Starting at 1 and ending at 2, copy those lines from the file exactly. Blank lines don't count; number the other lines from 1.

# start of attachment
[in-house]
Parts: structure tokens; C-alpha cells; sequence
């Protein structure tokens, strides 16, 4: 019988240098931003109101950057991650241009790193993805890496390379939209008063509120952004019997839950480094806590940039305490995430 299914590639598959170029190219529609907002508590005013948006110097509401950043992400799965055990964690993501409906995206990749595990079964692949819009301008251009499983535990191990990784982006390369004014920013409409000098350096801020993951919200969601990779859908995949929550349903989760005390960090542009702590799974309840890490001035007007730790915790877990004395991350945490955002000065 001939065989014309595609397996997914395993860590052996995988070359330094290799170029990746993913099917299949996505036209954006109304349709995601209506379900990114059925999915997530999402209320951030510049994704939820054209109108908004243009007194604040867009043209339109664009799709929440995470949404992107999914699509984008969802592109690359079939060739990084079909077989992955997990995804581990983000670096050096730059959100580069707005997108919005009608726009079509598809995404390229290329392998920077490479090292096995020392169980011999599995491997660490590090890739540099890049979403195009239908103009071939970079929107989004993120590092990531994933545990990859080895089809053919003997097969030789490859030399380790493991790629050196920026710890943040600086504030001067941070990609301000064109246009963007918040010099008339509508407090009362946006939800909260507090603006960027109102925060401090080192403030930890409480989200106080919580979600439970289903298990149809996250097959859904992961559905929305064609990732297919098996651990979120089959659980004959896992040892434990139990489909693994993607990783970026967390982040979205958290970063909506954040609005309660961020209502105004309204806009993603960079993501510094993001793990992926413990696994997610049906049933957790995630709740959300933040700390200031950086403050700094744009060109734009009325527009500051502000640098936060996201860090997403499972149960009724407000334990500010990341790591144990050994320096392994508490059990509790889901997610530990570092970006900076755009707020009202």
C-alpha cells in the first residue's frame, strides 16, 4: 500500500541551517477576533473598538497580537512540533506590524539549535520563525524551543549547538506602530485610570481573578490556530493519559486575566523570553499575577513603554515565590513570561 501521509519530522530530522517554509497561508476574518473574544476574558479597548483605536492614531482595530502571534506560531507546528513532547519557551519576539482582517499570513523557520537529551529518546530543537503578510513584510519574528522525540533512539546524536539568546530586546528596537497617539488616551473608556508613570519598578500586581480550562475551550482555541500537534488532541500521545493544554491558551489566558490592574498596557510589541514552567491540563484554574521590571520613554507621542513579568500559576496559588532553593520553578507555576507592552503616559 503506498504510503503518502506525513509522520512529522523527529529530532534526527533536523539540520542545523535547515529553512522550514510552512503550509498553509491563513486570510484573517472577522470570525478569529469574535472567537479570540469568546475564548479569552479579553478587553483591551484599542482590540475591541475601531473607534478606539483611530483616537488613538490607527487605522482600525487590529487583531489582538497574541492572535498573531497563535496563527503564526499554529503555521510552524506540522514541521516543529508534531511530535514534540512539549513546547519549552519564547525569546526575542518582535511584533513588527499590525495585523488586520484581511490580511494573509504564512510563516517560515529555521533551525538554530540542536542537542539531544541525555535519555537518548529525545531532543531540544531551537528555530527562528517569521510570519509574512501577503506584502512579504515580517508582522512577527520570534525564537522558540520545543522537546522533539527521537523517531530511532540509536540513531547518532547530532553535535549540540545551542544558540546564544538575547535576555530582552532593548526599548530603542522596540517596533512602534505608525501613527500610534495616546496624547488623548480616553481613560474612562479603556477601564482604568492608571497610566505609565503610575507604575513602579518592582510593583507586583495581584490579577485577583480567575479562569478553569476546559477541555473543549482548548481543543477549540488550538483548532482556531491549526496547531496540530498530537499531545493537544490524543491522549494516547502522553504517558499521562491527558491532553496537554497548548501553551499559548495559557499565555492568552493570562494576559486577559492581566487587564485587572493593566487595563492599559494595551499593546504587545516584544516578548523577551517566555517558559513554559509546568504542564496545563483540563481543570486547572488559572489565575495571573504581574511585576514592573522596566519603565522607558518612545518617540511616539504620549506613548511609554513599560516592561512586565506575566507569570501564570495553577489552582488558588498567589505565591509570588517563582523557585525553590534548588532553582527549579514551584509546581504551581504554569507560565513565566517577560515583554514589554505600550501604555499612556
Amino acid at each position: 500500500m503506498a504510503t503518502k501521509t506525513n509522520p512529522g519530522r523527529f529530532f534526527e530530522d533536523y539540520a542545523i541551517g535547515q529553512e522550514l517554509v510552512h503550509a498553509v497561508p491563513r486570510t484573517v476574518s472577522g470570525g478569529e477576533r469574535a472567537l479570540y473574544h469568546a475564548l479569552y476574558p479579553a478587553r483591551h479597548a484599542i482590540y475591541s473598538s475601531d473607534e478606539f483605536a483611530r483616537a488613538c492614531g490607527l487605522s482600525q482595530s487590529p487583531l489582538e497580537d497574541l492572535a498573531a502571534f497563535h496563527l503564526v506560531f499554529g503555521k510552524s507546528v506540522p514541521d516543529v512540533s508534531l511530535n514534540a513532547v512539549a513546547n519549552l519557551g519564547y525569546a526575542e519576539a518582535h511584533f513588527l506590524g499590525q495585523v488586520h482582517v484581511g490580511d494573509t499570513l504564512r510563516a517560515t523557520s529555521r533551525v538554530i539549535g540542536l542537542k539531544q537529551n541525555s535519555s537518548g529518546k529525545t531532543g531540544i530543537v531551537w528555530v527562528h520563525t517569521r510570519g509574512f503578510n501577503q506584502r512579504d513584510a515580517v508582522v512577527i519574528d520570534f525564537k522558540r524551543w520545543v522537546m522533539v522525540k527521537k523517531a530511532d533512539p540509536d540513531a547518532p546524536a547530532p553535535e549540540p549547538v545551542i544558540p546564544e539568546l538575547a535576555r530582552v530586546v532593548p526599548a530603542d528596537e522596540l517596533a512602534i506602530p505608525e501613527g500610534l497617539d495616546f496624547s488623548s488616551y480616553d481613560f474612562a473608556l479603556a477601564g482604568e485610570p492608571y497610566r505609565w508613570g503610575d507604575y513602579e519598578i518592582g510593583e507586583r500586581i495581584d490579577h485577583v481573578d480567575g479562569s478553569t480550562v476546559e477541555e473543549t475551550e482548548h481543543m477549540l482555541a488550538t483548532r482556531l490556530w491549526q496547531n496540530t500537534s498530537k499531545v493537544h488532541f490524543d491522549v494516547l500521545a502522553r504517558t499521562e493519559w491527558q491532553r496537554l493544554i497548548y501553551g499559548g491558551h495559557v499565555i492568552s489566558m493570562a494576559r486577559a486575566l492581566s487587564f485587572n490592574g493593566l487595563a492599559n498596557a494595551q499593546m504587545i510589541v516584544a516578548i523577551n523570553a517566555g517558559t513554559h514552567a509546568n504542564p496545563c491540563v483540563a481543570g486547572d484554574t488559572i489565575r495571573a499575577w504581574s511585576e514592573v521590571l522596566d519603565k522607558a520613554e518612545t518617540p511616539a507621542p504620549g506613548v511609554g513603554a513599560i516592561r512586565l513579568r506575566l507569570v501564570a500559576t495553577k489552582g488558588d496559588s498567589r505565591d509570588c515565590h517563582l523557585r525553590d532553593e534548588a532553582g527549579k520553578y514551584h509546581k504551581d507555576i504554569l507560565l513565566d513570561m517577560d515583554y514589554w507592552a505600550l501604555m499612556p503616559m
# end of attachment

[in-house]
Parts: structure tokens; C-alpha cells; sequence